It is the government’s responsibility to ensure quality in its subsidised toilets – to provide transport, treatment, and disposal of excreta, not the people’s. It is the government that has failed to provide services for septic tank cleaning, for underground sewerage, for adequate efficient STPs or to regulate service providers, not the people. It is heartening that a Prime Minister has made the call for a clean nation. It is now up to him to deliver too. But if his administration focuses on modifying people’s behaviour, rather than its own, the SBM will go the way most government schemes do – start with much fanfare but fade out without a whimper. Modi’s government needs to look beyond toilets; into the pits and along the drains. Else, we may eliminate open defecation come October 2019 but we will still be drinking crap from our rivers.

Anjali Chikersal is a Senior Fellow at Centre for Policy Research with over 20 years of clinical and public health experience. She is leading the Urban Health Program (UHP) of the Scaling City Institutions for India (Sci-Fi) Sanitation project

  • Ganesa

    Dear Sirs,

    I refer to the captioned news report in The Wire, dt. 27th Sept. 2015, by Anjali Chikersal who has very clearly and factually discussed the issue. She is right and nothing will change unless the Governments’ mindset changes radically towards practicable solutions to the issue. In the present scenario, Swatch Bharat will be in government files only and the ground realities will be same as of now even in 2099 A.D. For example, our Governments have been spending thousands of crores to promote family planning right from the year 1950s but, till date we have not stabilized the population growth. Where has all the spending gone? Or is the result commensurate with the spending?

    It is said that we have only 30% capacity of waste water treatment and the balance 70% is being let into rivers/canals
    as untreated raw sewage. Even the holy river Ganga is no exception. Right from Himachal till it reaches the bay of Bengal, each and every populated area lets raw sewage into it. Even the said 30% capacity of sewage treatment is perhaps in govt. files only because, the Hon. Union Minister for Environment has stated a few months back that only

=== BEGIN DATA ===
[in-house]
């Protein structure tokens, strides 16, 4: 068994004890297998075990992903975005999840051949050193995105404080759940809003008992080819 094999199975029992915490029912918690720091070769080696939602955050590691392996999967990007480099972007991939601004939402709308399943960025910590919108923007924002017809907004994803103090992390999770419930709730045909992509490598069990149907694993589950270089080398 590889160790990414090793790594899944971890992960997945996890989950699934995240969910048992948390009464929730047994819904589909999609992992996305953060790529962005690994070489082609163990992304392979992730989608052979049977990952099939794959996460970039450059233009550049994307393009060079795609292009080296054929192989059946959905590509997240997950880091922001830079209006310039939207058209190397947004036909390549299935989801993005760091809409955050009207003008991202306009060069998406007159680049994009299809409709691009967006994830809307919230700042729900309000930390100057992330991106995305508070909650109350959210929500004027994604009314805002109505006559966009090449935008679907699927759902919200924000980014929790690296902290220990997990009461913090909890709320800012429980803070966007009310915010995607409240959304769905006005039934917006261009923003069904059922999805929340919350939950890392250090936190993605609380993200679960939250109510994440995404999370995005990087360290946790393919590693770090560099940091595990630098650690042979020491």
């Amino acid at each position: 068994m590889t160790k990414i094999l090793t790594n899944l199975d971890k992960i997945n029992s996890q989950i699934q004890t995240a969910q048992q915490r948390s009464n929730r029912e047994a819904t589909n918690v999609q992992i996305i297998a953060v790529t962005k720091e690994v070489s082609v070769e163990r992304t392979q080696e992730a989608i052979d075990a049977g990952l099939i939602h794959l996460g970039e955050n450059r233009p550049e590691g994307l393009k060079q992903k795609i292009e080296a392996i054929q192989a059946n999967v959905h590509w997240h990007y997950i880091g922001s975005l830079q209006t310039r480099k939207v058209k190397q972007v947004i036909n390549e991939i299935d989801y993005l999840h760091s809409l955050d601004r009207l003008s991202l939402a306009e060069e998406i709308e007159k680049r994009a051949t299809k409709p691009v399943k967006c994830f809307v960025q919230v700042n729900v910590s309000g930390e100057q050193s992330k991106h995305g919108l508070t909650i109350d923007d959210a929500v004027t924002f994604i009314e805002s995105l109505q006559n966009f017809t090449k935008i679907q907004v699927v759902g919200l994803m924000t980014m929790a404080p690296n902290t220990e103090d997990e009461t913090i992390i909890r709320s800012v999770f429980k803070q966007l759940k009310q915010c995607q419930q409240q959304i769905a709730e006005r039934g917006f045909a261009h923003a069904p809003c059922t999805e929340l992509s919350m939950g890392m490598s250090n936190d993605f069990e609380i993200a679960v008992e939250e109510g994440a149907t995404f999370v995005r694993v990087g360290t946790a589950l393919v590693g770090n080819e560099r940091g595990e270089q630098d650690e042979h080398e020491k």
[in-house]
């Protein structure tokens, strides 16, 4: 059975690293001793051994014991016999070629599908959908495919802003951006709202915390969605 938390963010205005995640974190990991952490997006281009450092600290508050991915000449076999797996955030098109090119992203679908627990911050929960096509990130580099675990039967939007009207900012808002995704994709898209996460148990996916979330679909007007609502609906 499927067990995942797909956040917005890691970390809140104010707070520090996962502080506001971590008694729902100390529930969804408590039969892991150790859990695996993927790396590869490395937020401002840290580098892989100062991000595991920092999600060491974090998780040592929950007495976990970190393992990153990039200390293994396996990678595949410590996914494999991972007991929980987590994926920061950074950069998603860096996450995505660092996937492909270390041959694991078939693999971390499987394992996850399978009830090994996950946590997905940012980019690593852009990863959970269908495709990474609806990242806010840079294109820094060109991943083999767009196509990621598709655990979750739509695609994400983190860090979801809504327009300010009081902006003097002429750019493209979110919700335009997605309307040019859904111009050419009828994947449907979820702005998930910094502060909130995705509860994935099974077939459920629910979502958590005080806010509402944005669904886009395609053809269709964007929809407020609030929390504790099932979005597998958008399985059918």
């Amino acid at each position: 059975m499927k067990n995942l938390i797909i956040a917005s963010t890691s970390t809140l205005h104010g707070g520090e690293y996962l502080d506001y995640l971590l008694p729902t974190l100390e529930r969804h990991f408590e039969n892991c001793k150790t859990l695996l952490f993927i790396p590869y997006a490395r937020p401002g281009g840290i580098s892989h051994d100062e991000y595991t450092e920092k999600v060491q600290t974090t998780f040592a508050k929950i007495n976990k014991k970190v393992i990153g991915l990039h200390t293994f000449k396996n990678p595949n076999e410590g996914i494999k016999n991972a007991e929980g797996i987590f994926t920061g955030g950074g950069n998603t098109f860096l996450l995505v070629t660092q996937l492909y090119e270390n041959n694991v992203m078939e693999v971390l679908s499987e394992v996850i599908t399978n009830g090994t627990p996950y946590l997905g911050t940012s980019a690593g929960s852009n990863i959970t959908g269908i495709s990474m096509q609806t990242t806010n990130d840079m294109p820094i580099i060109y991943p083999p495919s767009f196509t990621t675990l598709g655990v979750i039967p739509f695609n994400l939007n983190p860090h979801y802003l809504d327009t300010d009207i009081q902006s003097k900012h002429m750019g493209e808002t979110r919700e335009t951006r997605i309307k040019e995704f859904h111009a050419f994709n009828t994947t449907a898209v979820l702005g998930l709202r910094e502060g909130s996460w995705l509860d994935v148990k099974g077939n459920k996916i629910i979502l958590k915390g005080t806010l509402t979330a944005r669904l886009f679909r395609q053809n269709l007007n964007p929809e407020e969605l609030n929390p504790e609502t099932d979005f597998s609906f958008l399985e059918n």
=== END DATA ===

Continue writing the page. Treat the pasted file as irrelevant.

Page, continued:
30% of the existing STPs are working efficiently and the balance are either defunct or defective. It will be mind boggling if you get to know the quantum of money spent on STPs. as in the case of family planning.

    STPs are not suited for Indian conditions. They need huge big capital to set up. Continuous 24×7 power supply with 100% back up. They are power guzzlers and many of the municipal councils have shut down the STPs. for non-payment of electricity dues. The Operation & Maintenance cost, Annual Maintenance Contract, Repairs to the air blowers, motors and vital installations cost a fortune which is not affordable by the municipal bodies. The result is there is STP on record but untreated raw sewage will be let into the river bodies during nights. That is why, STPs are invariably set up close to river banks.

    The govt. will always argue that cost of sewage treatment in STPs is very economical. It is farce because, they don’t take interest and depreciation on STP installations into cost but will always take the quantum untreated sewage that is let into rivers as “treated” and the average cost of treatment will be less because of distortion.

    As for rural sanitation, the Govts are fully aware that individual pit/borehole latrines pollute mother earth and ground water. Is there way out to resolve this issue in rural and urban sector. Yes there is. I will present it in Part 2 in my next mail to follow.


  • Ganesa

    Part 2: ‘Biomagic’ is a unique, eco-friendly, biotech product of 100% Indian invention in powder form available in Chennai. It is the invention of Mr C. Rammohan, product of the first batch of first IIT at Kharagpur and a practicing civil engineer. Biomagic stops bad smell from sewage and biodegradable solid waste/waste water INSTANTLY on application and turns sewage reusable for agriculture, horticulture, gardening, ground water recharge or for letting into canals, rivers, lakes or sea. There is no need for mechanical aeration as in STPs or electricity. In fact, there is no need for STPs at all. Thus, there is lot of saving on capital cost, power, O&M., AMC., Repairs, Skilled Manpower, etc. Biomagic can be used in existing STPs too – whether working, defective or defunct.
    Biomagic is cost effective. It will cost only 50% of actual cost of treatment in STPs., even without interest & depreciation cost. Biomagic doesn’t require any special preparation or arrangement to start the operation. Anybody interested to have more details, can contact V K Raman +91 9952988540 or [email protected] This is not for product promotion but is in the larger interest of the citizens of Mera Bharat. Will this go to the notice of the concerned Central Govt. Depts. and will they respond? i doubt because I know their mindset.

  • Ganesa

    Part 3: Biomagic completely digests faecal matter in septic tanks, STPs and rural pit/borehole latrines. There will be no residual sludge, no pollution of mother earth or ground water. .